In my opening column for the new and improved Yellowhammer News, one of my paragraphs made this assertion:Alabama’s government is far too centralized rather than open to local innovations, which makes it both ossified and much more easily corruptible. It also allows a small number of groups – often known as the “Big Mules” – to wield inordinate power. Now, sometimes they happen to wield it for good purposes. But if they don’t, they should be taken down a peg or two hundred.
Here’s a thumbnail version of what I mean:
A primary foundation of American political theory and, in a parallel fashion, of Christian (especially but far from exclusively Catholic) social thought, is the principle that most matters of public import ought to be handled at the most local practicable level. In political theory, that’s the assumption underlying the principle of “federalism,” and the parallel religious principle is known as “subsidiarity.”
Yet in Alabama, we turn that principle on its head. Here, we concentrate power at the state level while denying small jurisdictions much of the authority of local decision-making.
For just one example, Alabama’s Constitution denies to local governments the power to adjust the balance of their local tax systems without permission from the state government. Local councils can do just about anything they want with sales taxes, for example, but they can’t touch property taxes without going through an absurdly burdensome process.
So if a city such as Mobile, where I live and where I served on a citizens’ advisory commission on local taxation, wants to reduce its sales tax and replace it with slightly higher property taxes (for revenue neutral reform, not even a net tax increase), it must ask permission from Montgomery – and then, even more absurdly, from voters in the rest of the state!
The process (partly constitutional and partly legislative rules and or unwritten courtesies) is this: First the City Council would have to pass a resolution asking for permission to adjust its tax system. Then the state legislators from that county would, by a supermajority agreement among them, need to recommend to the full legislature that it approve a constitutional amendment/ballot proposition allowing Mobile to adjust its own tax system. Then the full legislature would need to approve it by a three-fifths majority in both chambers.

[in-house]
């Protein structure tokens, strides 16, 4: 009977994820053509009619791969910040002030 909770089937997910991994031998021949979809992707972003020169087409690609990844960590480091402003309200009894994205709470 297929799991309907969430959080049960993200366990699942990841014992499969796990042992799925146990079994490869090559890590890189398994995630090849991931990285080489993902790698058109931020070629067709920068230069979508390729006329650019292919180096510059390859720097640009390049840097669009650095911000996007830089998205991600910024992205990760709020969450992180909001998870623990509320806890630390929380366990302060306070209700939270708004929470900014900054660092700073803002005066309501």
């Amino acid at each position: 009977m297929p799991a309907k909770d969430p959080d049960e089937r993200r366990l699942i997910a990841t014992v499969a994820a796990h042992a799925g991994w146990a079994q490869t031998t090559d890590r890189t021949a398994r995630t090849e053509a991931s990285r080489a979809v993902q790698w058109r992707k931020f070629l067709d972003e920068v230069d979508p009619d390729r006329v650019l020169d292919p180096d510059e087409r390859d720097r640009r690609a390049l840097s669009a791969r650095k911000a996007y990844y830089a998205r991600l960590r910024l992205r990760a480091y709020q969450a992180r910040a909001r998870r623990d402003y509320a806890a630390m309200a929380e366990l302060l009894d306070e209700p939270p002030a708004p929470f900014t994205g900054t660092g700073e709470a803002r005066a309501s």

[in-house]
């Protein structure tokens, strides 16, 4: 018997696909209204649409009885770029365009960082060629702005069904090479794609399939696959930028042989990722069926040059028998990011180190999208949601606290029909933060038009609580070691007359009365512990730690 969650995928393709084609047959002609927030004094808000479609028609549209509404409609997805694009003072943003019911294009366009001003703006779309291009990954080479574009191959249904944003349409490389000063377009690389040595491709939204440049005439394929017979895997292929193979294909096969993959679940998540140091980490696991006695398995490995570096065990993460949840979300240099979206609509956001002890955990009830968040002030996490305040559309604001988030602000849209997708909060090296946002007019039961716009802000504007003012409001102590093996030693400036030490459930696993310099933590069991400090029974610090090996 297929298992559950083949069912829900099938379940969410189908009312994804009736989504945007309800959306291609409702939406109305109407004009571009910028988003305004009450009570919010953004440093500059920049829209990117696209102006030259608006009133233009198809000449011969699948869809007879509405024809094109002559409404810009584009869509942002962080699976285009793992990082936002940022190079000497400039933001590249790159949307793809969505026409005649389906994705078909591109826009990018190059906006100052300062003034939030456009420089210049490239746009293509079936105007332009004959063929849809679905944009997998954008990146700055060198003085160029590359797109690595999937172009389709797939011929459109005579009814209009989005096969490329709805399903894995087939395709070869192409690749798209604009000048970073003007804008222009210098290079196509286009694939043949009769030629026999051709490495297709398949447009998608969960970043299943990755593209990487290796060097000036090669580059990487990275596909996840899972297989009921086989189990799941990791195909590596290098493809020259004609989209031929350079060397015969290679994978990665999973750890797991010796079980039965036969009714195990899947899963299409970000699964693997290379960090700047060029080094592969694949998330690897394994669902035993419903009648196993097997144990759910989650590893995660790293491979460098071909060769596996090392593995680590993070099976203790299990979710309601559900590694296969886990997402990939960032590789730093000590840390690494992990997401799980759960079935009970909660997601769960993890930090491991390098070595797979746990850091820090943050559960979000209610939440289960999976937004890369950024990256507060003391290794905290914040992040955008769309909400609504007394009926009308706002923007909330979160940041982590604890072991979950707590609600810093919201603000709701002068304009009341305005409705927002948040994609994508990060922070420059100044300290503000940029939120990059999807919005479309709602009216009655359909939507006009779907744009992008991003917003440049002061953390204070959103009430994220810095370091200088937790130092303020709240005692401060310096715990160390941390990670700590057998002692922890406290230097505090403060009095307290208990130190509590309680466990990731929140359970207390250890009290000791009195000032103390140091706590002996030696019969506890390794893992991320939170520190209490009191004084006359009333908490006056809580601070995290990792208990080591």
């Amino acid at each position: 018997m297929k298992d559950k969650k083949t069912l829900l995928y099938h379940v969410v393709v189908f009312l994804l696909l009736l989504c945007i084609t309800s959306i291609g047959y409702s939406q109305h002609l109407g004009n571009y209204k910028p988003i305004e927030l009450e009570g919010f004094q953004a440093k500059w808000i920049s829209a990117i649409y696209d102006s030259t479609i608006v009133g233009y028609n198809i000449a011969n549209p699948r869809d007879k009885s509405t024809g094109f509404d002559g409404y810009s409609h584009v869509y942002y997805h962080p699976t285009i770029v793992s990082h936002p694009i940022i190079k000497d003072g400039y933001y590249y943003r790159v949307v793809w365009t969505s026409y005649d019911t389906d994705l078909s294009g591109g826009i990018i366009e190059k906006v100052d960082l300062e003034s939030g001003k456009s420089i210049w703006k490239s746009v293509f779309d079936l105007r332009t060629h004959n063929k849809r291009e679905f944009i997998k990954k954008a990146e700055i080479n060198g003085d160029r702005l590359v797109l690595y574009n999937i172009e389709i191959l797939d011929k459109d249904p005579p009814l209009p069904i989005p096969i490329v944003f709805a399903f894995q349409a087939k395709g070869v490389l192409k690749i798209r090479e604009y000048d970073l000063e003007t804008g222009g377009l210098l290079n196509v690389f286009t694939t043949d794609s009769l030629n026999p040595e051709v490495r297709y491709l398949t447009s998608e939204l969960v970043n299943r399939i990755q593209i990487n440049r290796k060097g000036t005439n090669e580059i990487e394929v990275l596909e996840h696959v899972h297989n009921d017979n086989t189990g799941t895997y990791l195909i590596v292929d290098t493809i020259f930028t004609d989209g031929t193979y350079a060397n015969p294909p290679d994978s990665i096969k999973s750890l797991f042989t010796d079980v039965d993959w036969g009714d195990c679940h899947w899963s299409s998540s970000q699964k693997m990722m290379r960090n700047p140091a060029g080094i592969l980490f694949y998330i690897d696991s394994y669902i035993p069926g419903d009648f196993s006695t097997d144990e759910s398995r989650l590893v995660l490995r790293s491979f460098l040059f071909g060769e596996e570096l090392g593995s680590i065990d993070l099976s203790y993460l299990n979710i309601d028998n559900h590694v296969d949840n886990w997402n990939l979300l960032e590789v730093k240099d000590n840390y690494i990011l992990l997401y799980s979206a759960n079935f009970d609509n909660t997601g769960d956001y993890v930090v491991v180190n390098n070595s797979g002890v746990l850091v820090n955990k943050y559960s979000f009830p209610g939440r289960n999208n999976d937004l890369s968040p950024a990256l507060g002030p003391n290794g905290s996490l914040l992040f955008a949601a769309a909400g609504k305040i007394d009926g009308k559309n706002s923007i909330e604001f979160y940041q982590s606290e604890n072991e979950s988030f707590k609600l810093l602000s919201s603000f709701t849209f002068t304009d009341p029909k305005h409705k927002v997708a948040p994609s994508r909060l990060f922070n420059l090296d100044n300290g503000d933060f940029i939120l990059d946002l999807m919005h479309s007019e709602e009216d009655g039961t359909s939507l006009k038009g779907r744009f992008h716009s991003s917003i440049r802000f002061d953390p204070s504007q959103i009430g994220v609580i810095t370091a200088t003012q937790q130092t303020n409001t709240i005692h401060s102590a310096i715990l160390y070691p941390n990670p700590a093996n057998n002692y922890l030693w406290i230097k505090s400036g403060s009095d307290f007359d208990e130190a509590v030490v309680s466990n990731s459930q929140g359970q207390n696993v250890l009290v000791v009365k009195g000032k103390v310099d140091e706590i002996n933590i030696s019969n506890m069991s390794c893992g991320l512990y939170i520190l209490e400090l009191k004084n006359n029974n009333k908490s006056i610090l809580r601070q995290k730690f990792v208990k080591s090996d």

Wait – we’re still not done! If both House and Senate agree by 60 percent vote to put it on the ballot, then it goes on the ballot for the entire state. And if and only if the entire state by majority vote allows Mobile to adjust its own taxes, then Mobile’s Council in turn could allow the voters within the city of Mobile to approve or disapprove the new tax plan.
This is insane.
In addition to being incredibly inefficient, it also lets big lobbies/interest groups (in Alabama, the so-called “Big Mules”) active in Montgomery control what localities do with local laws. That, in turn, means that if the Big Mules want to bully legislators on some issue of importance to the Mules, the Mules can hold the local ordinance hostage to whatever is on the Mules’ agenda – even if the local issue has absolutely nothing to do with the Mules’ agenda item(s).
This system hurts the abilities of local governments to compete, to innovate, or to adjust to unique local conditions. And it makes it very hard for local citizens to reform the governments of their own towns or counties.
There will be plenty more to say on this subject in the coming months (or years!), but the short version is this: Unless the state Constitution is amended to eliminate the multi-tiered system, Alabama will continue to trail neighboring states in its ability to act nimbly in a changing economy.
Alabama can do better than this. And it must.
Yellowhammer Contributing Editor Quin Hillyer, of Mobile, also is a Contributing Editor for National Review Online, and is the author of Mad Jones, Heretic, a satirical literary novel published in the fall of 2017.